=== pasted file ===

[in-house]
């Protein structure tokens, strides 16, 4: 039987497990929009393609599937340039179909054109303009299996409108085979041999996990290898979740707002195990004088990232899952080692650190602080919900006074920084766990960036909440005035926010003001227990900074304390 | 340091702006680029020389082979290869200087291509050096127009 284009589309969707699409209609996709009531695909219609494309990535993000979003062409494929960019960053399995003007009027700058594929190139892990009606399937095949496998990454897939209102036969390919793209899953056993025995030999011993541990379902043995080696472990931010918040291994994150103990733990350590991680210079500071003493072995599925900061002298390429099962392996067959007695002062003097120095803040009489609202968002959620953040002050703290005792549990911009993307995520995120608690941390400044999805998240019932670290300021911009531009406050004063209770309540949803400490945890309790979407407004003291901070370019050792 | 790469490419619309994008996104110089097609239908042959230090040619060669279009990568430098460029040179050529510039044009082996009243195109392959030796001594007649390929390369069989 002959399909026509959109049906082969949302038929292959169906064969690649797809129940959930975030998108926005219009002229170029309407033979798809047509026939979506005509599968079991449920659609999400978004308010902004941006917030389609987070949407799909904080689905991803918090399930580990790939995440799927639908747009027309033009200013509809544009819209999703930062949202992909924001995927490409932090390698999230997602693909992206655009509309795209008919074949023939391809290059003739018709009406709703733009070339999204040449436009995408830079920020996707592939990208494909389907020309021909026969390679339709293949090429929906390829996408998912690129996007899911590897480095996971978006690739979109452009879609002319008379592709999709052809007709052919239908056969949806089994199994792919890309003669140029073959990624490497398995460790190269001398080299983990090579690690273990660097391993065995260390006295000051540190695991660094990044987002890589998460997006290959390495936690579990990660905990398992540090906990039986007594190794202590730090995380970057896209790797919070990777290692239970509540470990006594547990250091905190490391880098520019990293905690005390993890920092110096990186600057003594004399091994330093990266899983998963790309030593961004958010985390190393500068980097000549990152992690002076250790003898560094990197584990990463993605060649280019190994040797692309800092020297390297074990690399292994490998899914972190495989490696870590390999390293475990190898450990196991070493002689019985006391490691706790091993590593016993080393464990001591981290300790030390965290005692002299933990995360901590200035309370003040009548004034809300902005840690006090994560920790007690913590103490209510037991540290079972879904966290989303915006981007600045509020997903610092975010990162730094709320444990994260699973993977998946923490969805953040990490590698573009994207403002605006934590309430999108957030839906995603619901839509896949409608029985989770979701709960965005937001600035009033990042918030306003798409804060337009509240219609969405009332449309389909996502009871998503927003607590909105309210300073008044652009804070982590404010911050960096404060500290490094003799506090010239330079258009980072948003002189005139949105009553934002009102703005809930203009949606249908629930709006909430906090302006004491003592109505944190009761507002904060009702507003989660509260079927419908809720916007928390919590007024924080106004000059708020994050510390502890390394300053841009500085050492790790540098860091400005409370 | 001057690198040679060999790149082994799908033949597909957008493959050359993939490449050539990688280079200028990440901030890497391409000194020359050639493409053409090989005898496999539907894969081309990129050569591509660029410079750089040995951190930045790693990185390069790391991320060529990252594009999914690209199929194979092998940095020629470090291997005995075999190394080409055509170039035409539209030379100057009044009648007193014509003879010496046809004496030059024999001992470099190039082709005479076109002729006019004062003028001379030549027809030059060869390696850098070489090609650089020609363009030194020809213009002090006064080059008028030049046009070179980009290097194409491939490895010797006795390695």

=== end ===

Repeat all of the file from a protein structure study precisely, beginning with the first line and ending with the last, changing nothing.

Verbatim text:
[in-house]
């Protein structure tokens, strides 16, 4: 039987497990929009393609599937340039179909054109303009299996409108085979041999996990290898979740707002195990004088990232899952080692650190602080919900006074920084766990960036909440005035926010003001227990900074304390 | 340091702006680029020389082979290869200087291509050096127009 284009589309969707699409209609996709009531695909219609494309990535993000979003062409494929960019960053399995003007009027700058594929190139892990009606399937095949496998990454897939209102036969390919793209899953056993025995030999011993541990379902043995080696472990931010918040291994994150103990733990350590991680210079500071003493072995599925900061002298390429099962392996067959007695002062003097120095803040009489609202968002959620953040002050703290005792549990911009993307995520995120608690941390400044999805998240019932670290300021911009531009406050004063209770309540949803400490945890309790979407407004003291901070370019050792 | 790469490419619309994008996104110089097609239908042959230090040619060669279009990568430098460029040179050529510039044009082996009243195109392959030796001594007649390929390369069989 002959399909026509959109049906082969949302038929292959169906064969690649797809129940959930975030998108926005219009002229170029309407033979798809047509026939979506005509599968079991449920659609999400978004308010902004941006917030389609987070949407799909904080689905991803918090399930580990790939995440799927639908747009027309033009200013509809544009819209999703930062949202992909924001995927490409932090390698999230997602693909992206655009509309795209008919074949023939391809290059003739018709009406709703733009070339999204040449436009995408830079920020996707592939990208494909389907020309021909026969390679339709293949090429929906390829996408998912690129996007899911590897480095996971978006690739979109452009879609002319008379592709999709052809007709052919239908056969949806089994199994792919890309003669140029073959990624490497398995460790190269001398080299983990090579690690273990660097391993065995260390006295000051540190695991660094990044987002890589998460997006290959390495936690579990990660905990398992540090906990039986007594190794202590730090995380970057896209790797919070990777290692239970509540470990006594547990250091905190490391880098520019990293905690005390993890920092110096990186600057003594004399091994330093990266899983998963790309030593961004958010985390190393500068980097000549990152992690002076250790003898560094990197584990990463993605060649280019190994040797692309800092020297390297074990690399292994490998899914972190495989490696870590390999390293475990190898450990196991070493002689019985006391490691706790091993590593016993080393464990001591981290300790030390965290005692002299933990995360901590200035309370003040009548004034809300902005840690006090994560920790007690913590103490209510037991540290079972879904966290989303915006981007600045509020997903610092975010990162730094709320444990994260699973993977998946923490969805953040990490590698573009994207403002605006934590309430999108957030839906995603619901839509896949409608029985989770979701709960965005937001600035009033990042918030306003798409804060337009509240219609969405009332449309389909996502009871998503927003607590909105309210300073008044652009804070982590404010911050960096404060500290490094003799506090010239330079258009980072948003002189005139949105009553934002009102703005809930203009949606249908629930709006909430906090302006004491003592109505944190009761507002904060009702507003989660509260079927419908809720916007928390919590007024924080106004000059708020994050510390502890390394300053841009500085050492790790540098860091400005409370 | 001057690198040679060999790149082994799908033949597909957008493959050359993939490449050539990688280079200028990440901030890497391409000194020359050639493409053409090989005898496999539907894969081309990129050569591509660029410079750089040995951190930045790693990185390069790391991320060529990252594009999914690209199929194979092998940095020629470090291997005995075999190394080409055509170039035409539209030379100057009044009648007193014509003879010496046809004496030059024999001992470099190039082709005479076109002729006019004062003028001379030549027809030059060869390696850098070489090609650089020609363009030194020809213009002090006064080059008028030049046009070179980009290097194409491939490895010797006795390695």